Tuesday, April 04, 2017

The Brothers of the Resurrection is a religious institute Monacal, born in Las Palmas in 1974. The mission of the community orbits around the seventh work of mercy : is to be responsible and vigilant of the cemeteries where they are called. From these places, they take the enthusiasm, joy and joy of the Risen Christ . His life is governed by moments of prayer with Mary, work and human and spiritual formation. As monks, the Divine Office is the center of life in the cloister: the office helps them penetrate the mystery of God and conform their lives to Christ in his obedience to the Father, in his humility, his poverty, her virginity and delivery men.
For the Brothers, the work has a special place: the cemetery . They work in cleaning, removing grass, opening and closing the places where the faithful departed rest, and of course, accompanied with psalms and prayers to the brother who left for the Father's House . They are also responsible for devising ways for the Eucharistic consecration. The Institute hosts late vocations up to fifty years and more.

Source: http://divinavocacion.blogspot.com/2008/09/65-hermanos-de-la-resurreccin.html

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First Monastery Established in Meath Since the Reformation

Saturday, March 25, 2017

“Bishop Smith presided at the canonical establishment of a new monastery at Silverstream Priory in the Diocese of Meath on Saturday 25 February 2017.

Silverstream is home to a community of eight male religious who follow the Rule of St Benedict. The community came from Tulsa, USA in 2012 and occupies the former residence of the Visitation Sisters in Stamullen, Co. Meath. The monastery is contemplative in nature, with a particular focus on the Liturgy and Eucharistic Adoration. Its constitution and canonical norms were approved by the Holy See earlier this month.

Bishop Michael Smith signed a Decree on 25 February ‘erecting the Benedictine Monks of Perpetual Adoration of the Most Holy Sacrament of the Altar as a monastic Institute of Consecrated Life of diocesan right in the Diocese of Meath’. This Decree is believed to mark the first formal establishment of a monastic community in the Diocese of Meath since the suppression of the monasteries by Henry VIII in 1536.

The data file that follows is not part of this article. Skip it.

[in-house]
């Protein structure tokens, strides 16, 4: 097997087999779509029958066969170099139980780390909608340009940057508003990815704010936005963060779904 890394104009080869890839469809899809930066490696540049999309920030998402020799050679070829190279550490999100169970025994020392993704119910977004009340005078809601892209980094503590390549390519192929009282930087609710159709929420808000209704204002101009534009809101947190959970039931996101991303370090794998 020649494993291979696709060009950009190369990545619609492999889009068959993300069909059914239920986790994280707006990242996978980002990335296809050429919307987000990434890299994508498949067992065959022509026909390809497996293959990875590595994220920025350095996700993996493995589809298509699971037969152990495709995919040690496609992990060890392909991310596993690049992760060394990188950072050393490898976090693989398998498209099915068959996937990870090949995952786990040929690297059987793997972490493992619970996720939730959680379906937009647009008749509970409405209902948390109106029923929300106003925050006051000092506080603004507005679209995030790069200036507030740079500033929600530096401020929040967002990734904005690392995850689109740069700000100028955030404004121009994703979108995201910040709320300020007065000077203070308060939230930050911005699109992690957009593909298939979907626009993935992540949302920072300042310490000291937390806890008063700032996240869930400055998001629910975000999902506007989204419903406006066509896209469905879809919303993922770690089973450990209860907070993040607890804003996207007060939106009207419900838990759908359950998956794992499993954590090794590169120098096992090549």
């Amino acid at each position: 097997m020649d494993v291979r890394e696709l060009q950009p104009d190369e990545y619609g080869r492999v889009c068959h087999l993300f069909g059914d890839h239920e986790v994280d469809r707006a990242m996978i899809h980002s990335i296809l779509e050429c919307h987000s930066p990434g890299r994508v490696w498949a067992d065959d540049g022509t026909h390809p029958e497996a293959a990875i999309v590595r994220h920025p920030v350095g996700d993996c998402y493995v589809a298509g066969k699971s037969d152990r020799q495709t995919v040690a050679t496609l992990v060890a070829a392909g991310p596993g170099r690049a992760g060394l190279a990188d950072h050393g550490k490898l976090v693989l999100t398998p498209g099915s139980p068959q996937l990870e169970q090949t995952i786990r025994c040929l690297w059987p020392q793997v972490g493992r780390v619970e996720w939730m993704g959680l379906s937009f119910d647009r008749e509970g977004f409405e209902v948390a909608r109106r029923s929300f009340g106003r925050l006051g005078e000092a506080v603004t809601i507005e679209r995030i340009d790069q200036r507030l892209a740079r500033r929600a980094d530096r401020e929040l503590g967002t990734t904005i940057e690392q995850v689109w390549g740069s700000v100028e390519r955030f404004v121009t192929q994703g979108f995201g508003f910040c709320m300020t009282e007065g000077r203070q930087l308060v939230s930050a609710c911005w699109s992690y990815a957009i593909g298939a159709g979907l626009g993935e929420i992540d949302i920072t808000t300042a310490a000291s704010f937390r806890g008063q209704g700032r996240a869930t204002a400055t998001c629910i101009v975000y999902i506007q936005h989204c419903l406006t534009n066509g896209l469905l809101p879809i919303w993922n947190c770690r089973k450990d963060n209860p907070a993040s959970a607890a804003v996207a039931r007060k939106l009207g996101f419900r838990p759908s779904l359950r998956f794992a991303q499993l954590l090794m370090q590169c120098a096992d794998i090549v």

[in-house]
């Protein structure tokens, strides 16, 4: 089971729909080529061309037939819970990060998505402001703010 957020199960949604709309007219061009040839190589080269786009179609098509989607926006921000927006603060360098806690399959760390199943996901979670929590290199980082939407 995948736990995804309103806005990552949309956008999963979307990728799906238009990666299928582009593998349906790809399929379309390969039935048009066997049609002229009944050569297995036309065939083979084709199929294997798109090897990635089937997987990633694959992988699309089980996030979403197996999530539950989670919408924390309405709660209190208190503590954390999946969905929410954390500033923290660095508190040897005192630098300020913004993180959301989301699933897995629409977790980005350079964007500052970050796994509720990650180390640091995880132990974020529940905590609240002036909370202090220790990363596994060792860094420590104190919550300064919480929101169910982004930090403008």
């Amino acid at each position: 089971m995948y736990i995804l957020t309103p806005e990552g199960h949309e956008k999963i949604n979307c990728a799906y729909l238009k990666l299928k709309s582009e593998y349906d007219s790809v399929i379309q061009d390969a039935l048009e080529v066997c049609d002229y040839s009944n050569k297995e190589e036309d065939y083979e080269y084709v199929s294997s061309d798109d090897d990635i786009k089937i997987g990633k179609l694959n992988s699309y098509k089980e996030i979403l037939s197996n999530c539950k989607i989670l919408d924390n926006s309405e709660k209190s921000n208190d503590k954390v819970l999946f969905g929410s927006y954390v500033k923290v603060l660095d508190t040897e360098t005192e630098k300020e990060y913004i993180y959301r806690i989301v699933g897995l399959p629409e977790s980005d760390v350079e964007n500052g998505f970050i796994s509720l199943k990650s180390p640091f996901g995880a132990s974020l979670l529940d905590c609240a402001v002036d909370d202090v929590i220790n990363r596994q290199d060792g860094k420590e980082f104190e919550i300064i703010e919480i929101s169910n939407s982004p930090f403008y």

‘The history of religious life has seen many developments over the centuries’ Bishop Smith said ‘and I am delighted to recognise the unique presence of this new monastery in the Diocese of Meath. Through their prayer, study and hospitality, the monks are ‘speaking to the heart’ and their quiet witness is a reminder that the Lord continues to provide the Church with new gifts and grace.’

The Bishop of Meath celebrated Mass in Silversteam Priory on 25 February, accompanied by Very Reverend Dom Mark Kirby, Conventual Prior of the Institute.”

Source: Website of the diocese of Meath, Ireland
You may find a short video on this new monastery on Facebook by clicking here.

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Knights of the Holy Eucharist

Sunday, March 12, 2017

 
Please help the Knights grow! We greatly appreciate your prayers and sacrifices! You never know, maybe that one particular young man you know is being called by God, but God is waiting to use "Your"​ voice to extend the invitation. Join the Knights!

You have a nobility within you. Allow Christ to make it shine.

Join us in proclaiming this Christian chivalry anew!
~ Br. David Mary

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Missionaries of St. John the Baptist - Park Hills, Kentucky

Thursday, March 02, 2017

About the MSJB:

The purposes for which this private association, the Missionaries of Saint John the Baptist (MSJB), is formed:

(1) To work toward the establishment of a new religious Institute of Diocesan Right within the Diocese of Covington, Kentucky under the authority of the Bishop of said diocese;